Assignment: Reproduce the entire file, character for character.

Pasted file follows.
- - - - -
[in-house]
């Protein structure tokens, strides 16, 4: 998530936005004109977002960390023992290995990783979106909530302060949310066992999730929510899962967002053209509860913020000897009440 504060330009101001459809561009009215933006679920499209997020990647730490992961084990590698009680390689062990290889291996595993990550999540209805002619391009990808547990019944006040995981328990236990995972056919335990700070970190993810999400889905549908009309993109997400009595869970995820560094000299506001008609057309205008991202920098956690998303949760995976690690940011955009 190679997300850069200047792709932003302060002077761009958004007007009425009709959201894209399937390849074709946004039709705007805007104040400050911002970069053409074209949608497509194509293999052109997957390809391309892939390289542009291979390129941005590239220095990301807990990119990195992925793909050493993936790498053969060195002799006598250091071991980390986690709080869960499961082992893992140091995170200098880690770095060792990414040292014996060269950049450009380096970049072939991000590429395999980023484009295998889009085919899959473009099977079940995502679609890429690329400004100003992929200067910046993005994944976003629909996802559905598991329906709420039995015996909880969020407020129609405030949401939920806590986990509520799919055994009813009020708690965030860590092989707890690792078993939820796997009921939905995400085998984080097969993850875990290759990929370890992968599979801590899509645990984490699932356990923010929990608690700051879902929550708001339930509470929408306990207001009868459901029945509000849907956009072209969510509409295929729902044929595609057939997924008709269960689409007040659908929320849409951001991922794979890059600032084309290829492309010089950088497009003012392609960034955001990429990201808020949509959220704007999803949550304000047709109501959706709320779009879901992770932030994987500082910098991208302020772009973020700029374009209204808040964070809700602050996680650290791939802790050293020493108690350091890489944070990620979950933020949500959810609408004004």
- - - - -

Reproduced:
[in-house]
């Protein structure tokens, strides 16, 4: 998530936005004109977002960390023992290995990783979106909530302060949310066992999730929510899962967002053209509860913020000897009440 504060330009101001459809561009009215933006679920499209997020990647730490992961084990590698009680390689062990290889291996595993990550999540209805002619391009990808547990019944006040995981328990236990995972056919335990700070970190993810999400889905549908009309993109997400009595869970995820560094000299506001008609057309205008991202920098956690998303949760995976690690940011955009 190679997300850069200047792709932003302060002077761009958004007007009425009709959201894209399937390849074709946004039709705007805007104040400050911002970069053409074209949608497509194509293999052109997957390809391309892939390289542009291979390129941005590239220095990301807990990119990195992925793909050493993936790498053969060195002799006598250091071991980390986690709080869960499961082992893992140091995170200098880690770095060792990414040292014996060269950049450009380096970049072939991000590429395999980023484009295998889009085919899959473009099977079940995502679609890429690329400004100003992929200067910046993005994944976003629909996802559905598991329906709420039995015996909880969020407020129609405030949401939920806590986990509520799919055994009813009020708690965030860590092989707890690792078993939820796997009921939905995400085998984080097969993850875990290759990929370890992968599979801590899509645990984490699932356990923010929990608690700051879902929550708001339930509470929408306990207001009868459901029945509000849907956009072209969510509409295929729902044929595609057939997924008709269960689409007040659908929320849409951001991922794979890059600032084309290829492309010089950088497009003012392609960034955001990429990201808020949509959220704007999803949550304000047709109501959706709320779009879901992770932030994987500082910098991208302020772009973020700029374009209204808040964070809700602050996680650290791939802790050293020493108690350091890489944070990620979950933020949500959810609408004004």